In 1969, the year I was born, Joshua cracked the top 200 names for American boys for the first time since records began to be kept in 1880: #197. Forty years earlier, in 1929, Joshua had ranked #729, and the name started the 1960s well into the 400s. In my childhood, however, it became very popular: by 1979, it was in the top ten; by 1983, it was in the top five. Indeed, Joshua was the third-, fourth-, or fifth-most-popular name for boys every year from 1983 to 2008. A consequence of this extended prominence is that, although the name has now lost some of its luster (in 2022, it came in at #60), Joshua’s overall rank in the hundred years from 1923 to 2022 is high: #20.
When I was young, if you were called Joshua, you were probably Jewish—or at least this was true in New York City, where I was born and raised. Later on, the name was at least as likely to indicate that you were black (and not Jewish).
A budding linguist, I observed the social shift of my first (so-called Christian) name with no small fascination. And I was particularly interested because of my last name: a Joshua Katz had to be Jewish, after all. In fact, however, I am not.
Last week, between Rosh Hashanah and Yom Kippur, I checked into a hotel in Washington, D.C. I handed my driver’s license to the woman behind the desk, who immediately said to me with a warm smile, “Shabbat shalom!” This was unusual for three reasons: it was a Wednesday; the woman was black; and people are so sensitive these days that I would have thought no employee would risk verbalizing such an ethnic or religious assumption.
In any case, finding the greeting both charming and amusing, I struck up a conversation with the clerk, who told me that she lives in a largely Orthodox Jewish neighborhood. She was amused in turn to learn that my middle name is Timothy—an unexpected onomastic twist that suggests my Jewish father and Lutheran mother hoped I would have a sense of humor.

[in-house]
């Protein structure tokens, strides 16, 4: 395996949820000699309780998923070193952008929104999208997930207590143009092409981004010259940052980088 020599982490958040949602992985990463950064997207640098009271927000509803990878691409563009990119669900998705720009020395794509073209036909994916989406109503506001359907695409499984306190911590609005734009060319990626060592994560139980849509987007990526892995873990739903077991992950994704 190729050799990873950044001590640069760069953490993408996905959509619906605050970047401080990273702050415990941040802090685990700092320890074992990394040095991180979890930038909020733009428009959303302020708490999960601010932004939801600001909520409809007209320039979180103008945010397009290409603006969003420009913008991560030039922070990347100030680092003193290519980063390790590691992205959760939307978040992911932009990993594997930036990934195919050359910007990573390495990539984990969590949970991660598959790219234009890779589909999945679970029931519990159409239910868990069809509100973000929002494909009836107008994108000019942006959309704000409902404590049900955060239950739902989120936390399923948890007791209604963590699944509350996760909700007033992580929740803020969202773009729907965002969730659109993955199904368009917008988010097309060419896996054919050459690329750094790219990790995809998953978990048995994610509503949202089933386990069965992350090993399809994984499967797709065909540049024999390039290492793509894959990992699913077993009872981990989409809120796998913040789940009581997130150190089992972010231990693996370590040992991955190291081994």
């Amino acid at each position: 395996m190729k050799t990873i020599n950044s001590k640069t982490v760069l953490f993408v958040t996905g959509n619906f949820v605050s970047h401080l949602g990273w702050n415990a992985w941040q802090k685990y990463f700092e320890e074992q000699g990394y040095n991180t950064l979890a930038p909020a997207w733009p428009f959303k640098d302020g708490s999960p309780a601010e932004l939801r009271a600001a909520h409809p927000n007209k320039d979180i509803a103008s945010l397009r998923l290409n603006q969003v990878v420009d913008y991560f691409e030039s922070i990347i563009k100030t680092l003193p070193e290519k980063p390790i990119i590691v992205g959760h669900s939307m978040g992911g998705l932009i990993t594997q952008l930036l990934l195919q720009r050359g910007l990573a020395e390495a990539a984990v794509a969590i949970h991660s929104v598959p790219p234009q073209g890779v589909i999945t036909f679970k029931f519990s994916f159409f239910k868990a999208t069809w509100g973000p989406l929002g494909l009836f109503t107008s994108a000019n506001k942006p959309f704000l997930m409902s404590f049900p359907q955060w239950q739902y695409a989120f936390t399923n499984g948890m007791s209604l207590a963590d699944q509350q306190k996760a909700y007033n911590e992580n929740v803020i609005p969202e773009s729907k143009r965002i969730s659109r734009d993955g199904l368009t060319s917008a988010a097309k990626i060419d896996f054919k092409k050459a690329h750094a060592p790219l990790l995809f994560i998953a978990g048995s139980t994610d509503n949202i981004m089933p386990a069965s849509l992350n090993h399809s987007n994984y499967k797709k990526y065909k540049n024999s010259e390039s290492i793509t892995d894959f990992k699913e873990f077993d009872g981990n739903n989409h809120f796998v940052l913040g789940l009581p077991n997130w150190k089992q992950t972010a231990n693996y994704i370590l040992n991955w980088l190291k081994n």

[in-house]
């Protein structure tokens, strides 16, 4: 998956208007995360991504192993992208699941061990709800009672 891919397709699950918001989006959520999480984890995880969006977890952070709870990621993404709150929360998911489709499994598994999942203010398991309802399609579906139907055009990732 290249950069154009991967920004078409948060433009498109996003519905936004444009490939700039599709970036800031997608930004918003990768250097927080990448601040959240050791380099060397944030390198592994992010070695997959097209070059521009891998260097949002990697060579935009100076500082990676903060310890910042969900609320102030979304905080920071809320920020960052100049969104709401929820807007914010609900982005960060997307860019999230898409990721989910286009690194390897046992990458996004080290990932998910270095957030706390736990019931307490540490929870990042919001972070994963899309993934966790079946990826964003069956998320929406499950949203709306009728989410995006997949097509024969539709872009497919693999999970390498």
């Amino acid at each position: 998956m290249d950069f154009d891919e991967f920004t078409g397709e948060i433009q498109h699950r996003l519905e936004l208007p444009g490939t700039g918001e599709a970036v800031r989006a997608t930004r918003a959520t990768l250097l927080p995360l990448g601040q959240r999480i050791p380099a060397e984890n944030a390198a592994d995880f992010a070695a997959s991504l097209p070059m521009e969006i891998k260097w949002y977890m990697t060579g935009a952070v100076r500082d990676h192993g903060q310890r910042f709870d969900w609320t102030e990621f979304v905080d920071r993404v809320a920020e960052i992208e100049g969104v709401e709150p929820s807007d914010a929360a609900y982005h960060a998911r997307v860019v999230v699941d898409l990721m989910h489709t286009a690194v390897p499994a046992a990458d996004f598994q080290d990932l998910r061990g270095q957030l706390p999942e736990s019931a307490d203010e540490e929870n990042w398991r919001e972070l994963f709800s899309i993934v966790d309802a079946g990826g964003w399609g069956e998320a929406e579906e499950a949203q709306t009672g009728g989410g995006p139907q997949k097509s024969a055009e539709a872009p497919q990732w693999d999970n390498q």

If I don’t mention Timothy, I can pass as Jewish. I love Zabar’s, Yonah Schimmel’s Knish Bakery, and of course Katz’s Delicatessen (no relation). I attended a school where most members of my class had a bar or bat mitzvah (one of them at the Forest Hills Jewish Center presided over by the legendary Ben-Zion Bokser: same rabbi, same place as for my father thirty-five years earlier). And I read Biblical Hebrew.
Most of the time, I don’t think about not being Jewish. But as summer turns to fall, I invariably pay attention to the Ten Days of Repentance, which end with Yom Kippur, the rituals of which I find very moving. I don’t go to synagogue—I am, after all, a Christian—but I do cast my sins into the waters; resolve to be a better father, husband, son, friend, and person; and try to forgive those who have wronged me. I also have a ritual of my own of listening to the lovely Kol Nidrei of the Protestant composer Max Bruch, in the 1968 recording that Jacqueline Du Pré, who had recently converted to Judaism, made with her husband, Daniel Barenboim, and the Israel Philharmonic. It is said that Du Pré, who was arguably the greatest cellist of the last century, asked that this be played to her on her deathbed.
There are a lot of Joshua Katzes in the world. One was in college with me, though we overlapped by only one year, which was just as well since packages for the one of us kept being delivered to the other. Another wrote a delightful book on American English that I have actually used in classes—a great way to cause confusion. Yet another showed up two years ago at a small party where we all wore name tags—another great way to cause confusion. A fourth has a position at a different think tank in Washington. And so on. When I was little and there were hard-copy phone books, I used to comb through the Joshua Katzes in the Manhattan white pages, memorizing their addresses and wondering how often we were all passing one another on the streets. And wondering, too, whether any of them might also not be Jewish.
My newborn daughter’s first name is currently ranked in the high 500s and her middle name in the high 400s. Neither is coded as Jewish. But with two Ashkenazi grandfathers, she is ethnically half-Jewish and has a last name to match. Although she has been baptized and attends church services with my wife and me, my wishes for her include this: that, besides loving Zabar’s, she will grow up paying heed, at this time of the year especially, to the sacral traditions of both her father’s and her mother’s ancestors.
Joshua T. Katz is a senior fellow at the American Enterprise Institute.
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